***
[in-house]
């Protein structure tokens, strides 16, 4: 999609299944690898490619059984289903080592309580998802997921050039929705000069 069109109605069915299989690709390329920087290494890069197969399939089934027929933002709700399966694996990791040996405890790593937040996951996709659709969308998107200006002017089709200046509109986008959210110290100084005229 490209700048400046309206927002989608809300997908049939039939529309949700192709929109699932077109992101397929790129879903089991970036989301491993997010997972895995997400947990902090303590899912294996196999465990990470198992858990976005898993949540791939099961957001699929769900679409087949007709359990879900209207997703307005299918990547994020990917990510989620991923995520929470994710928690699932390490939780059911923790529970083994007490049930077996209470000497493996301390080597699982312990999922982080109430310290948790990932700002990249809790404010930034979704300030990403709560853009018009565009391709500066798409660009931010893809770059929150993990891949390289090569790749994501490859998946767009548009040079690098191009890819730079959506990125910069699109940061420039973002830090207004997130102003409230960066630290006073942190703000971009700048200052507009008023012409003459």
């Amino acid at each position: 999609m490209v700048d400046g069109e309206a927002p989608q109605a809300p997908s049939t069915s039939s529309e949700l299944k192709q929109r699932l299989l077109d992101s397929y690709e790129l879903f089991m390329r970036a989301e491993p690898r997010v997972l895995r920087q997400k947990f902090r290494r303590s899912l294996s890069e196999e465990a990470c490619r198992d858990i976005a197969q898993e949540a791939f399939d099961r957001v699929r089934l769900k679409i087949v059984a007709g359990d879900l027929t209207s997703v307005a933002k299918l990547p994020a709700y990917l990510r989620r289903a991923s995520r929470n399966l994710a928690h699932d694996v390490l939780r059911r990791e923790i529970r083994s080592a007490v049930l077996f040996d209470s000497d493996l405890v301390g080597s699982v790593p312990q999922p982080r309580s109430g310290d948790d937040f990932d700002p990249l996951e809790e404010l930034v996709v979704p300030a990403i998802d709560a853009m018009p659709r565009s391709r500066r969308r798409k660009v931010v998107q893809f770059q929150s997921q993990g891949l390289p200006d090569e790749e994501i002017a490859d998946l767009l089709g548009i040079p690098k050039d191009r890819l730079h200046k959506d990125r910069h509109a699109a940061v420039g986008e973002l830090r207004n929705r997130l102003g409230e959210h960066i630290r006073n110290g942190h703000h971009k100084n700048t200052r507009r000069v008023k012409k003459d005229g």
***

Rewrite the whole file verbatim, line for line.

[in-house]
């Protein structure tokens, strides 16, 4: 999609299944690898490619059984289903080592309580998802997921050039929705000069 069109109605069915299989690709390329920087290494890069197969399939089934027929933002709700399966694996990791040996405890790593937040996951996709659709969308998107200006002017089709200046509109986008959210110290100084005229 490209700048400046309206927002989608809300997908049939039939529309949700192709929109699932077109992101397929790129879903089991970036989301491993997010997972895995997400947990902090303590899912294996196999465990990470198992858990976005898993949540791939099961957001699929769900679409087949007709359990879900209207997703307005299918990547994020990917990510989620991923995520929470994710928690699932390490939780059911923790529970083994007490049930077996209470000497493996301390080597699982312990999922982080109430310290948790990932700002990249809790404010930034979704300030990403709560853009018009565009391709500066798409660009931010893809770059929150993990891949390289090569790749994501490859998946767009548009040079690098191009890819730079959506990125910069699109940061420039973002830090207004997130102003409230960066630290006073942190703000971009700048200052507009008023012409003459």
């Amino acid at each position: 999609m490209v700048d400046g069109e309206a927002p989608q109605a809300p997908s049939t069915s039939s529309e949700l299944k192709q929109r699932l299989l077109d992101s397929y690709e790129l879903f089991m390329r970036a989301e491993p690898r997010v997972l895995r920087q997400k947990f902090r290494r303590s899912l294996s890069e196999e465990a990470c490619r198992d858990i976005a197969q898993e949540a791939f399939d099961r957001v699929r089934l769900k679409i087949v059984a007709g359990d879900l027929t209207s997703v307005a933002k299918l990547p994020a709700y990917l990510r989620r289903a991923s995520r929470n399966l994710a928690h699932d694996v390490l939780r059911r990791e923790i529970r083994s080592a007490v049930l077996f040996d209470s000497d493996l405890v301390g080597s699982v790593p312990q999922p982080r309580s109430g310290d948790d937040f990932d700002p990249l996951e809790e404010l930034v996709v979704p300030a990403i998802d709560a853009m018009p659709r565009s391709r500066r969308r798409k660009v931010v998107q893809f770059q929150s997921q993990g891949l390289p200006d090569e790749e994501i002017a490859d998946l767009l089709g548009i040079p690098k050039d191009r890819l730079h200046k959506d990125r910069h509109a699109a940061v420039g986008e973002l830090r207004n929705r997130l102003g409230e959210h960066i630290r006073n110290g942190h703000h971009k100084n700048t200052r507009r000069v008023k012409k003459d005229g």